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Seniors Housing Occupancy Rises 90 Basis Points in Sixth Consecutive Quarterly Increase

ANNAPOLIS, Md. — The national occupancy rate for private-pay seniors housing increased 90 basis points from 82.1 percent in the third quarter of 2022 to 83 percent in the fourth quarter of 2022, according to data from NIC MAP Vision. The occupancy rate has increased 520 basis points from a pandemic low of 77.8 percent in the second quarter of 2021.

NIC MAP Vision is a product of the National Investment Center for Seniors Housing & Care (NIC), an Annapolis-based nonprofit firm that tracks industry data gathered from 31 primary metropolitan markets. Private-pay seniors housing comprises independent living, assisted living and memory care.

The seniors housing occupancy rate increased for the sixth consecutive quarter due to continued strong demand that outpaced inventory growth. Because new inventory has been added during the pandemic, however, the occupancy rate has not yet reached pre-pandemic levels, according to NIC.

On the inventory side, about 3,300 units were added within the 31 NIC MAP Primary Markets during this quarter, while more than 8,600 units were absorbed on a net basis. This robust demand led to a new record high total number of occupied units: within the NIC MAP Primary Markets, the total number of occupied units exceeded 574,900, surpassing its pre-pandemic first-quarter 2020 level by nearly 7,000 units.

“More older adults than ever before are now residents in seniors housing properties, which speaks to the tremendous need for seniors housing and care services,” says Chuck Harry, NIC’s chief operating officer. “The demand from aging adults seeking seniors housing and care is on the rise, and the industry continues to meet that need.”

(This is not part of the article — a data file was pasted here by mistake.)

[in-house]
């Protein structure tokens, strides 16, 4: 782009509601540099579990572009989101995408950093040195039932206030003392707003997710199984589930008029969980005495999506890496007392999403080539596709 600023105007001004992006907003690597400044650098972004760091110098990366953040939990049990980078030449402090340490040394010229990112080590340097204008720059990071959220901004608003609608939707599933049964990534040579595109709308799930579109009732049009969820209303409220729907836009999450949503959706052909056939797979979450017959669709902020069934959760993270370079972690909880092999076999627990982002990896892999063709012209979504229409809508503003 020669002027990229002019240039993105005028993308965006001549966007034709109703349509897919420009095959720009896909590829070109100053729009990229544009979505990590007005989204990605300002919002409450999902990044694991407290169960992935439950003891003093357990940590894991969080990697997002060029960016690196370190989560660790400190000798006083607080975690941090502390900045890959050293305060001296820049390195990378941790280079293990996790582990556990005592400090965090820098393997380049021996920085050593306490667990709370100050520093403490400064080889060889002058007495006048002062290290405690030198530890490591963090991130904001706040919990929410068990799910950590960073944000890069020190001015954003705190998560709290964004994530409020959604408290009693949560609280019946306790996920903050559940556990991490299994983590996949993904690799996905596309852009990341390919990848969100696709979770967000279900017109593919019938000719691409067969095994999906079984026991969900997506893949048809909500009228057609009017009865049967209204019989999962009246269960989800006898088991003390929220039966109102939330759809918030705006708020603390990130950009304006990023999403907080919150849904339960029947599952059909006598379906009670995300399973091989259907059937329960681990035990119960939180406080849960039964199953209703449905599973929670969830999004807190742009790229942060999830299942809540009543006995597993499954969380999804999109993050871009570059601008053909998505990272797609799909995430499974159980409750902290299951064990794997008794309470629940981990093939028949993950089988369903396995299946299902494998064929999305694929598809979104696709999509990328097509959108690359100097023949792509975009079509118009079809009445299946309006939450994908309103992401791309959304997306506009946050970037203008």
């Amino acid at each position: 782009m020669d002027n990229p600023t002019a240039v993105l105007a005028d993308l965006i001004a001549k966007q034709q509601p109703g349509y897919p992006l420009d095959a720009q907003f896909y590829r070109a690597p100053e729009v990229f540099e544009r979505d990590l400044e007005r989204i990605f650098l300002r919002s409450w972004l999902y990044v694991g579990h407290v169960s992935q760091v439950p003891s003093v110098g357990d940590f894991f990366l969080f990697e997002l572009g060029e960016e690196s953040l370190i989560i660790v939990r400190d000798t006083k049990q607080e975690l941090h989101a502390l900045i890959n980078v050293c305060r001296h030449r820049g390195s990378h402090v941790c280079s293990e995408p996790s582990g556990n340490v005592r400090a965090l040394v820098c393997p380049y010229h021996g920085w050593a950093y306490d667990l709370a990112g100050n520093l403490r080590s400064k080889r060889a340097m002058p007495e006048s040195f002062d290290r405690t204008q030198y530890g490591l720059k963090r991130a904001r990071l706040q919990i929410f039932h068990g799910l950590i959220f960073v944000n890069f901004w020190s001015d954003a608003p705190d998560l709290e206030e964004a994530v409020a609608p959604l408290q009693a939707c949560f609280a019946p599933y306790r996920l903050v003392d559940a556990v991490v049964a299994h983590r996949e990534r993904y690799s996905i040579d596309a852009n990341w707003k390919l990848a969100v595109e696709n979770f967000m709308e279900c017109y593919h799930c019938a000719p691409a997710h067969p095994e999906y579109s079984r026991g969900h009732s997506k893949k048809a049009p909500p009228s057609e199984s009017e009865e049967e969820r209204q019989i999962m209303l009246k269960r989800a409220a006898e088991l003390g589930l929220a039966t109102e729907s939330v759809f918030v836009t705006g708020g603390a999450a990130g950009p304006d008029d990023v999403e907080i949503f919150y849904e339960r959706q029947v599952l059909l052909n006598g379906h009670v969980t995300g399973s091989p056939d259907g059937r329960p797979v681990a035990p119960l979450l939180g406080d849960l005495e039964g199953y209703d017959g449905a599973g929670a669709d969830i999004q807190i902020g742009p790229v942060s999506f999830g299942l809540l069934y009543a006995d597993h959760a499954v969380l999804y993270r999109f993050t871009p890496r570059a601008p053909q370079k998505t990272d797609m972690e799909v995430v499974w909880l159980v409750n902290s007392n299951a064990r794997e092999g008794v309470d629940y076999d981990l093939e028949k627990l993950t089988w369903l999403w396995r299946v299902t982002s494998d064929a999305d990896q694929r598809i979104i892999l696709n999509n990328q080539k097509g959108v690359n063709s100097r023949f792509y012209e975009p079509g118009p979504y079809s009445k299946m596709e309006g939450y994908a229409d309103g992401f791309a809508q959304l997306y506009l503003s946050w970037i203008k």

The trend of high demand and slow inventory growth has been consistent throughout 2022. Fewer than 11,000 units were added within the NIC MAP Primary Markets last year, the weakest inventory growth since 2014. This contrasted with robust demand, with net absorption for the year registering a record 27,845 units. Combined, these conditions allowed the occupancy rate to rise 260 basis points since the beginning of 2022.

Construction starts were relatively weak at 3,013 units in the fourth quarter, continuing the slower pace seen in the third quarter. Total units under construction equaled 35,719 units, the fewest units under construction since 2015. For 2022, starts totaled 14,665 units, weaker than in 2021, but stronger than in 2020.

“Development activity slowed sharply in the second half of 2022 as the rise in interest rates and a more stringent lending environment slowed loan issuance,” says Beth Burnham Mace, NIC’s chief economist. “With higher interest rates expected in the early months of 2023, slower development pipelines are likely to continue, which could continue to impact inventory growth and therefore positively affect occupancy rates.”

To read the entire quarterly report, click here.

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